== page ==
Disclaimer: I have met Ms. Ballantine several times, and we are acquainted through social media. She has appeared twice as a guest on the Way of the Buffalo podcast. A review copy of Wrayth was provided by the publisher.

Wraith is the third of four books in Phillipa Ballantine’s “Books of the Order” series, and continues the spirit hunting adventures of Deacons Sorcha Farris and Merrick Chambers, along with the possessed prince-turned pirate Raed Rossin. The novel contains all of the fantasy action, cool ghost-centric magic, and dark political rumblings that fans of the series have come to expect. It moves the plot along in some very cool ways, introducing the reader to new Geistlords, spirits with immense power and subtle plans. One is the titular Wrayth, a sort of vampiric hive mind with plans of conquest. Another is the Fensena, a Coyote spirit who seems just as much the trickster as his mythological counter-part.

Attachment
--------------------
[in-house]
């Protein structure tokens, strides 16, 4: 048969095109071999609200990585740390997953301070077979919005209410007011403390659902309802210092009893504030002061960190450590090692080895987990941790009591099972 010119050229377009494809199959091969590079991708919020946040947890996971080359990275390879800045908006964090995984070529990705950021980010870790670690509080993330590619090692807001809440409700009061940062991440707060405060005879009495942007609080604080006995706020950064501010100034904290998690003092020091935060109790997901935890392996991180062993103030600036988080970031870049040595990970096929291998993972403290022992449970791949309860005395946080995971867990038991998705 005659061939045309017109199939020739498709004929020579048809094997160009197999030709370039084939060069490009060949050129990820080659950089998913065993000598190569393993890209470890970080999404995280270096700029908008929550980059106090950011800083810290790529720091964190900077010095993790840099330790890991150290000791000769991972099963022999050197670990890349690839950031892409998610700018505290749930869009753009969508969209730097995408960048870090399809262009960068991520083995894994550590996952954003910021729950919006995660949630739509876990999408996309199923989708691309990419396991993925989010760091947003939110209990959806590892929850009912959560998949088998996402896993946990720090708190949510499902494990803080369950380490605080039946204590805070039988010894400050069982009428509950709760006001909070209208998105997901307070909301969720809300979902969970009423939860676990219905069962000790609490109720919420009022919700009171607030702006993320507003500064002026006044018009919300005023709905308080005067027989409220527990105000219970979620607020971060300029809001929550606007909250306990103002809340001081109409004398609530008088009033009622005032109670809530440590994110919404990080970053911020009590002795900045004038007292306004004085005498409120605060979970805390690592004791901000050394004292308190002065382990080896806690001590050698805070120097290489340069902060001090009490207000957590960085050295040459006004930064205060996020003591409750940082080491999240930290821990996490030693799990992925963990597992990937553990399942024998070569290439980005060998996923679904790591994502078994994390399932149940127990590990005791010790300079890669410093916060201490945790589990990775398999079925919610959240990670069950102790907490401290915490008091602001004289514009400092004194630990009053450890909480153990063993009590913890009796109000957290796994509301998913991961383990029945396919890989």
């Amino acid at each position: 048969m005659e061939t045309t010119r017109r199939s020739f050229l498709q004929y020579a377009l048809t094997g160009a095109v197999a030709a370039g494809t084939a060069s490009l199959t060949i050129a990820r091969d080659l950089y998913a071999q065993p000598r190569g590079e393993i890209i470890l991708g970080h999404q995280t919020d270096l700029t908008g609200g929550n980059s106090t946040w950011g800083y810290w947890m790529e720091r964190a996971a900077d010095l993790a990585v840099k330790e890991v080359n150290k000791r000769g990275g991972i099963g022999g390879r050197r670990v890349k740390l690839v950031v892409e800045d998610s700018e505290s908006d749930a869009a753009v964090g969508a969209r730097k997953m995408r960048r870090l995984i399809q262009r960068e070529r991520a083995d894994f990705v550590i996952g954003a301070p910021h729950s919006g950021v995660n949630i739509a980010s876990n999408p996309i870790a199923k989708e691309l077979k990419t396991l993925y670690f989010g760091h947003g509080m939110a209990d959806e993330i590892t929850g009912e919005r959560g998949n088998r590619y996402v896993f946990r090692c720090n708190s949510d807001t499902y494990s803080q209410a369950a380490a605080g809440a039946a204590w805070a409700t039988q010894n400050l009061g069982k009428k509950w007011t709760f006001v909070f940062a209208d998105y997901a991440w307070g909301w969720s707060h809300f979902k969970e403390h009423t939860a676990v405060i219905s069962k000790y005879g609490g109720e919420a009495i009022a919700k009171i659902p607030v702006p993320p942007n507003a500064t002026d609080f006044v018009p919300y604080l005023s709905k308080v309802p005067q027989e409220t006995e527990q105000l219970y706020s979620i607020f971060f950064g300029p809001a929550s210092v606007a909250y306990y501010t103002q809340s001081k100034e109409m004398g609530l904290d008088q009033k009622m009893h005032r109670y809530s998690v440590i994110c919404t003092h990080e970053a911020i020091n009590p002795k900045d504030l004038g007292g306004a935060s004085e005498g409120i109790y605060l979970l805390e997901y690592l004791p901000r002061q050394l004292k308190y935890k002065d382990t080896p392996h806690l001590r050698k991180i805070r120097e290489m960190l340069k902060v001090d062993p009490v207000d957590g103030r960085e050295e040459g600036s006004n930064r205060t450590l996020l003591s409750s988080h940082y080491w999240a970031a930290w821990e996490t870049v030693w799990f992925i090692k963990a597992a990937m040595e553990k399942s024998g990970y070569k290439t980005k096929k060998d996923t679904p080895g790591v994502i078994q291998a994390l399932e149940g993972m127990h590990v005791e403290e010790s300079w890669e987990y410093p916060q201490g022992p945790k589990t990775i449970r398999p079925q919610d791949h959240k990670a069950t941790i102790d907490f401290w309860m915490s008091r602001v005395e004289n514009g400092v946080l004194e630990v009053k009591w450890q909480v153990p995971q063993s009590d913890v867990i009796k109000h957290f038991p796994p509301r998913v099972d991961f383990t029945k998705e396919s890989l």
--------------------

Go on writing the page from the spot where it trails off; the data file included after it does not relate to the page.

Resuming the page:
The Books of the Order are a fun, high-concept series full of all kinds of twists and turns, and I can’t wait for book four to bring everything to the suitably epic conclusion. Wrayth is an enjoyable entry that reveals lots of new details for our main characters, and arranges all the pieces on the board for the cataclysmic finale, but it suffers from the same problems that many penultimate series entries do: It saves a bit too much for the last book.

Overall, the novel feels a little too pared down. The pace is very fast, and rewards a careful read, but all the adventure passes by in a blur. The series focuses mainly on the three leads, with some major revelations about Sorcha’s origins, and Raed’s connection to the Rossin, the leonine geistlord that rides him. Aside from a few notable exceptions, the supporting characters feel more like extras. Raed’s crew members and the other deacons don’t really get much page space to shine. In a few places, I had to go back to the earlier entries to recall who some of the characters were. Some plot threads were snipped a bit too suddenly and cleanly, and the reader didn’t nearly get as much of a chance to steep in the wonderfully gothic atmosphere of Arkaym as in previous books. I would have loved to have seen this novel spread out over two books, or even given another hundred pages or so to breathe. Ms. Ballantine’s tales are a fine vintage, well worth sipping and savoring. Even the quick shots offered in Wrayth are fine, but I hope that the final book gives us more time to enjoy the world and characters Ms. Ballantine has created.